McAuliffe outlined measures to provide health insurance to as many as 25,000 Virginians, just a fraction of those he had hoped to cover by expanding Medicaid under the Affordable Care Act.
The biggest change, covering 20,000 people with severe mental illness, will need funding approval from the General Assembly to continue past the current fiscal year. McAuliffe also offered proposals to improve care for people already in Medicaid and boost outreach efforts to those who qualify but are not enrolled.”
“New Health and Human Services Secretary Sylvia Mathews Burwell tried to hit the reset button on perceptions of the health-care rollout in her first public speech since taking the job at the embattled department overseeing it.
“What I’ve told my team at HHS is that we’re not here to fight last year’s battles, we’re here to fight for affordability, access and quality,” said Ms. Burwell to an audience of George Washington University students and faculty on Monday. “Let’s move beyond the back and forth, let’s move forward together.”
Ms. Burwell is stepping into the spotlight after around 100 days on the job and as the agency tries to reorient itself in time for the new enrollment season when millions more Americans are supposed to come to HealthCare.gov to buy coverage in just a few weeks.
She has brought on board several new faces since taking over as secretary from Kathleen Sebelius. They include the head of Connecticut’s health insurance exchange Kevin Counihan to serve as CEO for the site, former clean-up contractor Andy Slavitt as an operations administrator at the Centers for Medicare and Medicaid Services, and her former Walmart colleague Leslie Dach as her senior counselor.”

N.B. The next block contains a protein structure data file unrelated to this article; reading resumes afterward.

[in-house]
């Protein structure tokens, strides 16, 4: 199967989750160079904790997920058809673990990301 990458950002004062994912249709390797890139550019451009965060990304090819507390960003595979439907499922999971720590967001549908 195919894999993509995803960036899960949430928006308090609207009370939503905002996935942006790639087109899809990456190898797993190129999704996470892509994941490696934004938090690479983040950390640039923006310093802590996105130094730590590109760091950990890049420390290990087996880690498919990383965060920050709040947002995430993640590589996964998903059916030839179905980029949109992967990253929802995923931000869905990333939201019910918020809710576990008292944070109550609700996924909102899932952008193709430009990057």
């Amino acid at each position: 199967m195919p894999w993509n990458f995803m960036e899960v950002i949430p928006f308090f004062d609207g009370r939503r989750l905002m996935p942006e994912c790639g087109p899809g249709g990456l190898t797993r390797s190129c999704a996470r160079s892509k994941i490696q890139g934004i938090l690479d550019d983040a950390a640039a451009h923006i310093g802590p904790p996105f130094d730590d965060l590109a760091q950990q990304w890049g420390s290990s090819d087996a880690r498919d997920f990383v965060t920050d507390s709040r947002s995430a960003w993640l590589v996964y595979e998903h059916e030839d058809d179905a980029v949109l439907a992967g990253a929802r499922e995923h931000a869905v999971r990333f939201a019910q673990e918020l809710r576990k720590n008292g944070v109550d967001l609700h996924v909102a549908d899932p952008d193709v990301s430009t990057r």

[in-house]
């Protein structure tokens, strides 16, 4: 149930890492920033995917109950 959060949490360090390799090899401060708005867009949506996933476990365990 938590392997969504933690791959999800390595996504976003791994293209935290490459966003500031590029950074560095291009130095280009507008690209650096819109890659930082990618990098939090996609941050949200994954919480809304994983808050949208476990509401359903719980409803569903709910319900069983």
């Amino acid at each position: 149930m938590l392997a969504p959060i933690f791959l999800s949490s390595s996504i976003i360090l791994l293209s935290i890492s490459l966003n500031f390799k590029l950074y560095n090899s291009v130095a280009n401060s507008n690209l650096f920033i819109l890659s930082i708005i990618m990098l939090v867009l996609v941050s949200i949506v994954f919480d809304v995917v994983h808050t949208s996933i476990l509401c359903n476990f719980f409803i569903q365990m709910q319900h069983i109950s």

“Two Planned Parenthood chapters, two United Way organizations, a food bank association and a Catholic hospital system are among 90 nonprofit groups that will receive a total of $60 million to help people sign up for health insurance, the Department of Health and Human Services announced today.
The money will help people in 34 states that rely on the federal government fully or in part for their Affordable Care Act insurance exchanges, where individuals can buy Obamacare policies. States with their own exchanges have separate funding to help consumers get assistance.”
“Heading into the 2014 mid-term congressional elections, health care is not shaping up as a make-or-break issue, according to a new poll.
Health care trails jobs and the economy as a top issue on voters’ minds this fall, 21 percent to 13 percent. Only 3 percent of voters in the monthly tracking poll by the Kaiser Family Foundation mentioned the health law by any name (Affordable Care Act/Obamacare) when asked about issues most likely to determine their vote. (Kaiser Health News is an editorially independent program of the foundation).
Health care is even less important to independent voters, those who frequently decide close races. While Democrats and Republicans both chose health care as their second ranked issues with 15 and 16 percent respectively, independents rank of health care tied for fifth with 9 percent.
The issue is, however, nonetheless playing a role in the current campaigns, particularly in key swing states where control of the U.S. Senate is at stake. Republicans need to capture a net gain of six seats to gain a majority in that chamber.”
“The Affordable Care Act attempts to help low- and middle-income families avoid some of the tough sacrifices that would be necessary to purchase health insurance without assistance. But no program can change the fundamental reality that society itself has to make sacrifices in order to deliver health care to more people. Workers and therefore production have to be taken away from other industries to beef up health care, or the workforce itself has to get bigger, or somehow people have to work more productively. Although the ACA helps specific populations by giving them a bigger slice of the economic pie, the law diminishes the pie itself. It reduces the amount that Americans work, and it makes their work less productive. This slows growth in both personal income and gross domestic product.”